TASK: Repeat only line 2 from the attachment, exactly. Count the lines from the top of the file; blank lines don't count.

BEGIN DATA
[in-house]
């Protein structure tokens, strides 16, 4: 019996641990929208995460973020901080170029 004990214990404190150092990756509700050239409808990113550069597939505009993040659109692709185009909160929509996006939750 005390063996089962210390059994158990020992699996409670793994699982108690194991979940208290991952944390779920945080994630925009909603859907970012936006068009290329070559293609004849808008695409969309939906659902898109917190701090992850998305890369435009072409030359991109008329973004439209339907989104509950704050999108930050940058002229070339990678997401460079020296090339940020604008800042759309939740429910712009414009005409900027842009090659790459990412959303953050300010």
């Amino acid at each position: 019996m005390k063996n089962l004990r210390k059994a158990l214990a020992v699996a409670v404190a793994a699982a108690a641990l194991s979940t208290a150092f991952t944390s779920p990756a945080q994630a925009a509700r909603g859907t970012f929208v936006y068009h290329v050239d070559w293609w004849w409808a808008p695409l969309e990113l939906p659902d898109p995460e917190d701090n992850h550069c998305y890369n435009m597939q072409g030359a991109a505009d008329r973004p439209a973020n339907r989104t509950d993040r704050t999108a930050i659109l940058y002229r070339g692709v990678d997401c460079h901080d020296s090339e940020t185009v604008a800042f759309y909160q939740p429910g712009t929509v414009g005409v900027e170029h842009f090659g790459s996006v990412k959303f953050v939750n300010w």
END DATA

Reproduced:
């Protein structure tokens, strides 16, 4: 019996641990929208995460973020901080170029 004990214990404190150092990756509700050239409808990113550069597939505009993040659109692709185009909160929509996006939750 005390063996089962210390059994158990020992699996409670793994699982108690194991979940208290991952944390779920945080994630925009909603859907970012936006068009290329070559293609004849808008695409969309939906659902898109917190701090992850998305890369435009072409030359991109008329973004439209339907989104509950704050999108930050940058002229070339990678997401460079020296090339940020604008800042759309939740429910712009414009005409900027842009090659790459990412959303953050300010």